“There’s a 15- to 20-year cycle on urban planning terms,” says Robert Lang, urban sociologist at the University of Nevada-Las Vegas. “Remember ‘urban renewal’? Smart growth is near the end of its shelf life.” (USA Today : Will ‘intelligent cities’ put an end to suburban sprawl?)

I’m betting on “retrofitting suburbia” as a lasting planning process for the next 25-40 years.  In April 2009 I did a book review on a new volume: Book Review: Retrofitting Suburbia, Urban Design Solutions for Redesigning Suburbs. The book is $75  and worth every penny (Left Bank Books).  Unfortunately neither the St. Louis or St. Louis County library systems have this excellent book.

In January 2010 co-author Ellen Dunham-Jones presented an excellent TED Talk on the subject.  In 20 minutes you can get, for free, the basic concepts presented in the book.  Please take time to watch all 20 minutes.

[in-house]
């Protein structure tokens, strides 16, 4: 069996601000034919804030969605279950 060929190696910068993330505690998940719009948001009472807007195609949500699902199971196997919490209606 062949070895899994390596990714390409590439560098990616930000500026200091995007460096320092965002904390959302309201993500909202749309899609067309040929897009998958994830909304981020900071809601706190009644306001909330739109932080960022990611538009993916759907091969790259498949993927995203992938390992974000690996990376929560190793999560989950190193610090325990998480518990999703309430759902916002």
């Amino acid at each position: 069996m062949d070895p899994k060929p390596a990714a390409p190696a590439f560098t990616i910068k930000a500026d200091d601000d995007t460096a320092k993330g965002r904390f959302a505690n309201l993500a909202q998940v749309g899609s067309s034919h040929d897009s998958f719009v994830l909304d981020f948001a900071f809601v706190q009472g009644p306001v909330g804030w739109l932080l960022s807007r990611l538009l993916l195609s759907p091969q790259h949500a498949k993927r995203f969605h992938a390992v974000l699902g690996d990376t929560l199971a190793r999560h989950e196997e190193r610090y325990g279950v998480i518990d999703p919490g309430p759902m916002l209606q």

I’m excited about gradually building on parking lots, densifying corridors, daylighting creeks, and restoring wetland areas.  This retrofitting should be applied to the suburbanized parts of the City of St. Louis as well the rings of suburbs around the city.

Dunham-Jones says:

“The growing number of empty and under-performing, especially retail sites, throughout suburbia gives us actually a tremendous opportunity to take our least sustainable landscapes right now and convert them into more sustainable places.”